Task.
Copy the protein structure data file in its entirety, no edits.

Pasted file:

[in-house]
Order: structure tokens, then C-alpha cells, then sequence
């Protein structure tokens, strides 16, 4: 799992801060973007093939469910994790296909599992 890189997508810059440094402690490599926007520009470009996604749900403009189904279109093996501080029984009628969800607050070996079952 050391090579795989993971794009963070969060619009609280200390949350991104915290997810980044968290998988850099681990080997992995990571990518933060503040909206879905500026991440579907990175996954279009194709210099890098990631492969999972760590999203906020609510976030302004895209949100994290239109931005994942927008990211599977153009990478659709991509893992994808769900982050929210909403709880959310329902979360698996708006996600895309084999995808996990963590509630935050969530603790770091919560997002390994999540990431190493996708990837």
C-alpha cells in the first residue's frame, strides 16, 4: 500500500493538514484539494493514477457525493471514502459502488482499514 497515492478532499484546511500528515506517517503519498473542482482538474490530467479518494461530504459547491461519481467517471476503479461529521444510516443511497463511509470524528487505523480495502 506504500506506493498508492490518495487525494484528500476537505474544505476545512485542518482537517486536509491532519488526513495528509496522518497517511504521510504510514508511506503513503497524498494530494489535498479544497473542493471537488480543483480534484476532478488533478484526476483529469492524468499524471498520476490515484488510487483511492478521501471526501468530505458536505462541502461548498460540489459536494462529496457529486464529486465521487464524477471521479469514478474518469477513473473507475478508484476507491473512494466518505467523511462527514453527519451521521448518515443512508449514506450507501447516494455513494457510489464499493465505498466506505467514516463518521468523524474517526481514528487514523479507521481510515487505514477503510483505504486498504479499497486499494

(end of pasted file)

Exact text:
[in-house]
Order: structure tokens, then C-alpha cells, then sequence
């Protein structure tokens, strides 16, 4: 799992801060973007093939469910994790296909599992 890189997508810059440094402690490599926007520009470009996604749900403009189904279109093996501080029984009628969800607050070996079952 050391090579795989993971794009963070969060619009609280200390949350991104915290997810980044968290998988850099681990080997992995990571990518933060503040909206879905500026991440579907990175996954279009194709210099890098990631492969999972760590999203906020609510976030302004895209949100994290239109931005994942927008990211599977153009990478659709991509893992994808769900982050929210909403709880959310329902979360698996708006996600895309084999995808996990963590509630935050969530603790770091919560997002390994999540990431190493996708990837």
C-alpha cells in the first residue's frame, strides 16, 4: 500500500493538514484539494493514477457525493471514502459502488482499514 497515492478532499484546511500528515506517517503519498473542482482538474490530467479518494461530504459547491461519481467517471476503479461529521444510516443511497463511509470524528487505523480495502 506504500506506493498508492490518495487525494484528500476537505474544505476545512485542518482537517486536509491532519488526513495528509496522518497517511504521510504510514508511506503513503497524498494530494489535498479544497473542493471537488480543483480534484476532478488533478484526476483529469492524468499524471498520476490515484488510487483511492478521501471526501468530505458536505462541502461548498460540489459536494462529496457529486464529486465521487464524477471521479469514478474518469477513473473507475478508484476507491473512494466518505467523511462527514453527519451521521448518515443512508449514506450507501447516494455513494457510489464499493465505498466506505467514516463518521468523524474517526481514528487514523479507521481510515487505514477503510483505504486498504479499497486499494